To put it simplistically, the application is examined to ensure it meets formal requirements, and to make sure that the mark meets more substantive requirements: the major ones are that it can’t be confusing with an existing registered trademark or pending application and that it can’t be too descriptive or deceptively misdescriptive (being merely suggestive is okay, but you shouldn’t be allowed to claim exclusive rights over a common descriptor used in the industry). If the trademark meets this scrutiny, then it’s advertised (published in the trademark office’s journal) and parties with an objection have a limited window within which to oppose the application. (Standing to oppose an application is defined more broadly in Canada than in the United States, but in either country it involves the payment of money, so one typically isn’t inclined to oppose unless one has a commercial interest.) If no opposition is filed, then the trademark is allowed and is registered upon payment of further fees. To actually be registered, the trademark has to be in use, and specimens (not necessarily the actual products themselves) need to be filed to show that the trademark as applied for is being used.
And in other news, this link should work. But in case it doesn’t, it’s a press release announcing the Lily Chin Signature collection, dated June 11.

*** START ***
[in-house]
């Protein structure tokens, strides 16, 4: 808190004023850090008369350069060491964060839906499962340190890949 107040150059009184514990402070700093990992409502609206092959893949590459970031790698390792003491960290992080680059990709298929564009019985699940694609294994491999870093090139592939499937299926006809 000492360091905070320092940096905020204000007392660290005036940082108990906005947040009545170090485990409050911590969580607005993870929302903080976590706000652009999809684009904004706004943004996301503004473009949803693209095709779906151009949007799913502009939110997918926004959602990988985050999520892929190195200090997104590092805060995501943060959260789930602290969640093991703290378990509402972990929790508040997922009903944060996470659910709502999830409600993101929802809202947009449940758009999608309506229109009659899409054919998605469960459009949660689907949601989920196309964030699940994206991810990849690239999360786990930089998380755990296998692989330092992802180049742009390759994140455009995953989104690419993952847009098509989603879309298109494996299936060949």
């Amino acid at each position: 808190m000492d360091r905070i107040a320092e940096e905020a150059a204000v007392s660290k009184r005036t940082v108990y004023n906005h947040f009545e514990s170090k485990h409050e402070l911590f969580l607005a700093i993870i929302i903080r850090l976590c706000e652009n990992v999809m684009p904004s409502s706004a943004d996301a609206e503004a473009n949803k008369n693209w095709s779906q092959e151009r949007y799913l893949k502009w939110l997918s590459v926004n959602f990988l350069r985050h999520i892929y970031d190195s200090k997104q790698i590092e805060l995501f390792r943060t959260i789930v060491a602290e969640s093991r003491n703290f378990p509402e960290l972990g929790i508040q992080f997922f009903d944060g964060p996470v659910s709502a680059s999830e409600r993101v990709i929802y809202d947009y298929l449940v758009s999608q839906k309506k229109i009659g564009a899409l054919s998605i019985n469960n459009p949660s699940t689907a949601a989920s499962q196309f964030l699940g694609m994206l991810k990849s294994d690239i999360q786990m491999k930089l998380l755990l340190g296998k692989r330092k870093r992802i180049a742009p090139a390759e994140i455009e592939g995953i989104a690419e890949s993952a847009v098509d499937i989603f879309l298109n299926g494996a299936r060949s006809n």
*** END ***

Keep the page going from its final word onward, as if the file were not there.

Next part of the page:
The six yarns in the premiere collection are named after Chin’s favorite neighborhoods in her native Manhattan: Tribeca, a mohair blend; Chelsea, a unique blend of merino wool, cotton, and acrylic; Nolita, a fun dusting of eyelash; Central Park, a wool blend boucle with a touch of stretch (Lycra); Gramercy, a super wash merino wool with a special twist; Greenwich Village, a mohair yarn with a twist of a lustrous stand of rayon.
Chelsea and Central Park sound like they could be interesting. Central Park sounds like… why, it sounds like it might be an alternative to Adrienne Vittadini Maria, a wool/acrylic/Lycra boucle blend that I always liked very much, but came in a rather limited colour range. Speaking of American designers, the press release also says this:
Chin’s debut marks the first time an American knitwear designer has created a line of fashion yarns under her own name. The highly anticipated collection will be available in yarn and needlework shops in the U.S. and Canada in August 2005.
I suppose that Vittadini doesn’t count as an American knitwear designer, because she’s a clothing and accessories designer, and she developed her name in Europe, I believe.
Edit: The LC website has been updated, so now you can see the yarn for yourself. That Central Park is no substitute for Maria. It also appears that generally speaking, LC’s colour palette and mine don’t really agree.